‘Air Jamaica’ looking to take flight overseas

by Five Boro Sports

Henrick Foster is waiting patiently.

The former Evander Childs star recently graduated from Division II West Georgia State and is looking to catch on with a team overseas, but hasn’t gotten a serious offer yet. He said he has agents and former coaches trying to help him out, but many teams are looking for big men and not guards.

“They know what he can do,” said John Cogdell, Fosters’ coach with GNC at Hoops in the Sun. “It’s just a matter of someone taking a chance on a guard who plays more like a small forward.”

Foster went to Siskiyous junior college in Northern California for two seasons after high school before transferring to West Georgia, where he averaged 12.2 points per game and 5.7 rebounds in his final season there. The 6-foot-3 guard is known for his athleticism and leaping ability. Cogdell said he has game films of him taking off for a dunk on two people starting from the dotted line. It has earned him the streetball nickname “Air Jamaica’”

“From dunking,” Foster said of the origin of his moniker. “Dunking on people.”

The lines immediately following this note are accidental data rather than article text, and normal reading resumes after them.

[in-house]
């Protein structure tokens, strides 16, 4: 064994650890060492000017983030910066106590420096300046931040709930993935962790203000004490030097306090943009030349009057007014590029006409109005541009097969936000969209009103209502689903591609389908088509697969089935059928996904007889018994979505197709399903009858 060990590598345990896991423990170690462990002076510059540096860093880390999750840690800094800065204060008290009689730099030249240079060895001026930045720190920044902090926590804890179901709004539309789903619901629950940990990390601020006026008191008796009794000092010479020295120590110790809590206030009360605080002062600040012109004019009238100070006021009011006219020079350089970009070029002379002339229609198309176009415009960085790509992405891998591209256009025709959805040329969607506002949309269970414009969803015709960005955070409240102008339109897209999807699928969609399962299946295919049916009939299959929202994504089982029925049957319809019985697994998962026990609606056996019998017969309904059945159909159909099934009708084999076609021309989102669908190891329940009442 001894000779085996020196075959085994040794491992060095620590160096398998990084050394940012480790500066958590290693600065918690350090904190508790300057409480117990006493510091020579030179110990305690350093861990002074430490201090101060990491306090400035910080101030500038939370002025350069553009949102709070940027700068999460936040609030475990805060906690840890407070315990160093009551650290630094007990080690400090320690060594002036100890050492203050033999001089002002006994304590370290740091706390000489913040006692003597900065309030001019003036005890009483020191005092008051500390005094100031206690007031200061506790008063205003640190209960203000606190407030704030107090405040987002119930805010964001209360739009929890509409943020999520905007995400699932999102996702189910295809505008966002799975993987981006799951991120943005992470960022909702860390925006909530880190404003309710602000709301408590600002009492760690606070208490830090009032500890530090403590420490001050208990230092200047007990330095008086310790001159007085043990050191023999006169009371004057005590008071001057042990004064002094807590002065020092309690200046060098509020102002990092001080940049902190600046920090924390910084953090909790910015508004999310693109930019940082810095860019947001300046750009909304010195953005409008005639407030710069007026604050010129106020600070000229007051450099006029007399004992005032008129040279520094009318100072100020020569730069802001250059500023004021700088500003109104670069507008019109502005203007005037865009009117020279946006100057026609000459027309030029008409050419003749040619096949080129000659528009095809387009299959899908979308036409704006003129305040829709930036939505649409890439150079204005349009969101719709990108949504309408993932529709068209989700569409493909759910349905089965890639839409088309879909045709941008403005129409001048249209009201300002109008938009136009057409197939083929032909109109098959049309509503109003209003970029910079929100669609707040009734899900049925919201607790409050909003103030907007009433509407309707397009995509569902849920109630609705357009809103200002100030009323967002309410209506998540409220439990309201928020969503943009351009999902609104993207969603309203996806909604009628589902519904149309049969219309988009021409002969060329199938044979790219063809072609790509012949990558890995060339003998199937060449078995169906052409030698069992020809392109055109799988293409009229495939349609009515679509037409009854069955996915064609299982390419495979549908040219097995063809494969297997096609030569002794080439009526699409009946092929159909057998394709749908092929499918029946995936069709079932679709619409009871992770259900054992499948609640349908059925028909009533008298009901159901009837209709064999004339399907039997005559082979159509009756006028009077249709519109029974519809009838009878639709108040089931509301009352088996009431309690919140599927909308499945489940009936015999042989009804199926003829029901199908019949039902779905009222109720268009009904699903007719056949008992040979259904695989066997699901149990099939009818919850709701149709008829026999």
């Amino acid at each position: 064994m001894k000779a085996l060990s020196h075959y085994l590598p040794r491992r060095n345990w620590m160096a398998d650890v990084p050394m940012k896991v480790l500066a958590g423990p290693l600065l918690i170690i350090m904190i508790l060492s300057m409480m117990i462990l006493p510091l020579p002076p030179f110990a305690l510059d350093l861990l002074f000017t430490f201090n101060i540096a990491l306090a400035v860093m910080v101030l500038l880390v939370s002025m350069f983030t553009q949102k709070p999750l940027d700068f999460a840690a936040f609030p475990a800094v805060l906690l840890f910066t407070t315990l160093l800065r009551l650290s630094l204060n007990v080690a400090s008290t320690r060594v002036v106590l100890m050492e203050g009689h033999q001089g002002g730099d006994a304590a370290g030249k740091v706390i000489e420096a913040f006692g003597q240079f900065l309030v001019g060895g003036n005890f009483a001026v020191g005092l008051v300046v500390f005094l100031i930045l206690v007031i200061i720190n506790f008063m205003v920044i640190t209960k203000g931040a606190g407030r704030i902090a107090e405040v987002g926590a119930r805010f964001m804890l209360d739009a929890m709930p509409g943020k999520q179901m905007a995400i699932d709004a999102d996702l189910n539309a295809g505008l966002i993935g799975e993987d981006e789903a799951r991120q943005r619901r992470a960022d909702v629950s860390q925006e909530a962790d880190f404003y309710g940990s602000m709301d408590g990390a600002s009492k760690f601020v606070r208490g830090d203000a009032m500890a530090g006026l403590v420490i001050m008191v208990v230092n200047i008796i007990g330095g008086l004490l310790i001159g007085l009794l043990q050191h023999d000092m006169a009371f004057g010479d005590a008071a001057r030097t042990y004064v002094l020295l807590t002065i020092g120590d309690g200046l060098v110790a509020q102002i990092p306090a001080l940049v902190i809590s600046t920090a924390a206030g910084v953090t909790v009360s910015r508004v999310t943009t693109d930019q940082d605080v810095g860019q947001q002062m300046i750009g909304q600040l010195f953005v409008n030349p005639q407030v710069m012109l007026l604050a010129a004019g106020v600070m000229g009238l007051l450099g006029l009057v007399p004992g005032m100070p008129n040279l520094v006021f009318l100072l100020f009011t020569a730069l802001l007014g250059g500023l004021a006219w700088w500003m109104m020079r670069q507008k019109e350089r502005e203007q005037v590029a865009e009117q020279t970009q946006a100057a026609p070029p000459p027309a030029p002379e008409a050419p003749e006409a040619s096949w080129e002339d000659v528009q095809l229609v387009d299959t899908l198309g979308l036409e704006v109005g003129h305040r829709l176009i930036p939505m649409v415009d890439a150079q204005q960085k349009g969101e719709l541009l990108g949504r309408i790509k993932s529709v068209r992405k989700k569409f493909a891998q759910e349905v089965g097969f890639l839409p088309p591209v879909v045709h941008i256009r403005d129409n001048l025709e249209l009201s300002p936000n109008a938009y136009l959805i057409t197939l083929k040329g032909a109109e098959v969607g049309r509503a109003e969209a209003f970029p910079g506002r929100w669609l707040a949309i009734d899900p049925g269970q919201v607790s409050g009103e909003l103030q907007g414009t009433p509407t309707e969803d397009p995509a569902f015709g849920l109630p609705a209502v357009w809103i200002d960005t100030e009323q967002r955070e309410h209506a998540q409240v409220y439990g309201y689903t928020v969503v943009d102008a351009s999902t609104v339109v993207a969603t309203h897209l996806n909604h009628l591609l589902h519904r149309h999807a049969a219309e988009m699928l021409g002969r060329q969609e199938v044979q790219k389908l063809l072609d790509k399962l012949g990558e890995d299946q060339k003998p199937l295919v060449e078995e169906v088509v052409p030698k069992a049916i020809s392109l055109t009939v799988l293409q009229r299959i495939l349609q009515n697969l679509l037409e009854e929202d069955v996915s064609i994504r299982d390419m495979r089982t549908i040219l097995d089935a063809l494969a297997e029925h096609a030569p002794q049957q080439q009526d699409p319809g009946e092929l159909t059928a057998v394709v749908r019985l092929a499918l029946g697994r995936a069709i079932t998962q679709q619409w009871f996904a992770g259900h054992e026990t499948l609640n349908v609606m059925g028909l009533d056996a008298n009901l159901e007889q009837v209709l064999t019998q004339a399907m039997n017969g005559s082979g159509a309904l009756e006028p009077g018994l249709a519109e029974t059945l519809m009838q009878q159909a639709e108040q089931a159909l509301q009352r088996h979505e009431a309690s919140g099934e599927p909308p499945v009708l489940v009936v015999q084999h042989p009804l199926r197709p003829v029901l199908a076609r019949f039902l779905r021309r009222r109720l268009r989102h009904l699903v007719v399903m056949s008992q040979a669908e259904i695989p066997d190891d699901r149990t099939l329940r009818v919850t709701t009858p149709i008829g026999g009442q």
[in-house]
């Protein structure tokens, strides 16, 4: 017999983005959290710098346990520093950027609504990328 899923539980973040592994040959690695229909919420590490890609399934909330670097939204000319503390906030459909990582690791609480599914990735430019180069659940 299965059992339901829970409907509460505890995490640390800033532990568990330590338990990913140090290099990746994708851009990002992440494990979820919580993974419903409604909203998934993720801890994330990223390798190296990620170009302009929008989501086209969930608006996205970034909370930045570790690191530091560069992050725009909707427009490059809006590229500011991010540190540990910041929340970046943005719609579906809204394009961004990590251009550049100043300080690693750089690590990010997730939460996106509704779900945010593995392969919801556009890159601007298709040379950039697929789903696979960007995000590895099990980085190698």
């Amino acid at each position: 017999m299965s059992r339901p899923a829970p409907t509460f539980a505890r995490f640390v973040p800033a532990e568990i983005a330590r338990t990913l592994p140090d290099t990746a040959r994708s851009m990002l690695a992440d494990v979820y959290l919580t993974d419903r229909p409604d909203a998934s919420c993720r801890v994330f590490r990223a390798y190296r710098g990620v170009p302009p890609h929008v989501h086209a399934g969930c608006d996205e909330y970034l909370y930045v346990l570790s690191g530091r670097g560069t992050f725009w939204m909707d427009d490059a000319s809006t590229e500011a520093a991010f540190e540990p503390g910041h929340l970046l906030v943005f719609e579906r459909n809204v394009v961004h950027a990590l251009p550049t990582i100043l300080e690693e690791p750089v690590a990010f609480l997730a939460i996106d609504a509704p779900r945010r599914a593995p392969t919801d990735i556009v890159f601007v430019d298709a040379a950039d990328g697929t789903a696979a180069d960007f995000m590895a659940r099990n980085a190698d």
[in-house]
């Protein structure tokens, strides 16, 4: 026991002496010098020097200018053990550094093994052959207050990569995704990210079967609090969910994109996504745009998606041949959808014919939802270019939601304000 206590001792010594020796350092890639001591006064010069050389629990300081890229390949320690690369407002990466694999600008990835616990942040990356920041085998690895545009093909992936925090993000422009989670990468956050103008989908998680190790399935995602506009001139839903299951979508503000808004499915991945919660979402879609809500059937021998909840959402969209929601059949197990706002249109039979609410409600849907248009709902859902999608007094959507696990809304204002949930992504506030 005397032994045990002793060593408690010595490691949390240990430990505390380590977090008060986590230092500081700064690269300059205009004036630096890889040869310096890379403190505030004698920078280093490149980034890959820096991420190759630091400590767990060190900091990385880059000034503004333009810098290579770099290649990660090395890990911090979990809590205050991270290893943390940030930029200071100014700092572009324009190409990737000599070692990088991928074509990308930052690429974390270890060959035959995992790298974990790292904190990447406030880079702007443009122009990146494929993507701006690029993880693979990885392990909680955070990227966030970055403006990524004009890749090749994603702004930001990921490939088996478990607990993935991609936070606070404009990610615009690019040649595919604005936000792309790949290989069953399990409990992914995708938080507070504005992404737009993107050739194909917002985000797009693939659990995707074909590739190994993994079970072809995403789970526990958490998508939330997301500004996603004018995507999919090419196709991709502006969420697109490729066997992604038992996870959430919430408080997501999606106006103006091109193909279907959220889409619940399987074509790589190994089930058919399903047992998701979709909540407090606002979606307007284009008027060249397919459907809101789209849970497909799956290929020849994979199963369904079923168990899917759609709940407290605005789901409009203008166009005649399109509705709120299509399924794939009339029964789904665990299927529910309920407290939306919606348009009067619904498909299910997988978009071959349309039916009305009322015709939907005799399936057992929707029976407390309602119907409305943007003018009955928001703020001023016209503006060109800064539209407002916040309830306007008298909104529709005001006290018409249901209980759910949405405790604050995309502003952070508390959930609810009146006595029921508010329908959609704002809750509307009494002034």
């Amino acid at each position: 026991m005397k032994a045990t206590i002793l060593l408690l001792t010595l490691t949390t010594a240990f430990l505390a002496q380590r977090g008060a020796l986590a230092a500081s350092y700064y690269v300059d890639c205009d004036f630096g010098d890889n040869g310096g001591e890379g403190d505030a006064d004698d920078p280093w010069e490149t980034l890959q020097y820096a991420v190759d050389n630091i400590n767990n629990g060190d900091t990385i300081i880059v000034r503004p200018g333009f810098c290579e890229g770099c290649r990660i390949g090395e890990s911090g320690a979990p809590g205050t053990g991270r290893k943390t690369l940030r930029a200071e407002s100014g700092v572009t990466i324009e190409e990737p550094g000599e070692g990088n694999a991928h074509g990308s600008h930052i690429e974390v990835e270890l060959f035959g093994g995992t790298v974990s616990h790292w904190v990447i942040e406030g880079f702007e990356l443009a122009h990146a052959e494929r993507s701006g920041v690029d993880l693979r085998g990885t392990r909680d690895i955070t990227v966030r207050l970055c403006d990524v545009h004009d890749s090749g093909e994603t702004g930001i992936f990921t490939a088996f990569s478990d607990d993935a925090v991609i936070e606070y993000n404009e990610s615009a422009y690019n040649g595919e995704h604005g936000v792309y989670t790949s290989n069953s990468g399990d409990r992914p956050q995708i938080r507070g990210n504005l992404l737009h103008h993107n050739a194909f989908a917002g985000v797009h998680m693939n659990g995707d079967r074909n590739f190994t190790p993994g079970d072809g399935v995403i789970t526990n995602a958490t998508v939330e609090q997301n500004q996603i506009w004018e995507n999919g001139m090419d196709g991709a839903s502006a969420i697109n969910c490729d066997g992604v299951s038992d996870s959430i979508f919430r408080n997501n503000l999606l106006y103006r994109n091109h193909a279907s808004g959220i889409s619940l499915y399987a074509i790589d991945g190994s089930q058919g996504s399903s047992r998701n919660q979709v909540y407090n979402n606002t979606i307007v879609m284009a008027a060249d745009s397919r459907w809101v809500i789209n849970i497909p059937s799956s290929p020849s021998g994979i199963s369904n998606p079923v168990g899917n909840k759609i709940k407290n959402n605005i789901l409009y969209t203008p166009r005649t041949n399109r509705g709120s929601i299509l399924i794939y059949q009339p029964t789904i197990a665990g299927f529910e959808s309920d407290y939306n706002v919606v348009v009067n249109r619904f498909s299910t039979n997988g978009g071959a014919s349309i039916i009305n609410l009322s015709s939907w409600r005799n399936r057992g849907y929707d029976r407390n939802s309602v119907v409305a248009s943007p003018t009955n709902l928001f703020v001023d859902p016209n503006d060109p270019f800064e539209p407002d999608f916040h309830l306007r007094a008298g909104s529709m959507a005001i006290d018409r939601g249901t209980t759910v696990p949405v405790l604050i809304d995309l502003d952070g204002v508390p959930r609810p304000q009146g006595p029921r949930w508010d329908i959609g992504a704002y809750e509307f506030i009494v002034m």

In GNC’s lopsided loss to Team 914 Saturday afternoon at Orchard Beach, he showed off a variety of skills while scoring 18 points. Foster, who also plays in Tri-State, Dyckman, Watson and the Kingdome streetball leagues, can get to basket with ease, is strong and controlled as he hangs in the air, and is showing a better touch from the outside, connecting on three 3-pointers.

“I’m trying to improve on my jump shot and become more consistent,” he said.

One thing he is also getting better at is his elusiveness and ability to get open without the ball. Foster was using the baseline and the weak side of the court well to get free for some easy reverse layups. He has always been a superb on the ball defender, as well.

“For 94 feet he can guard just about anybody,” Cogdell said.

Even though Foster is one of the younger players on the streetball circuit, he has plenty of experience. He said he has been playing in the leagues since he was a teenager.

“I’m considered like a veteran, even though I look young,” he said. “I’ve been playing for a long time.”

Now he just wants a chance to play for a living.

“Once I get my foot in the door,” Foster said, “anything can happen.”

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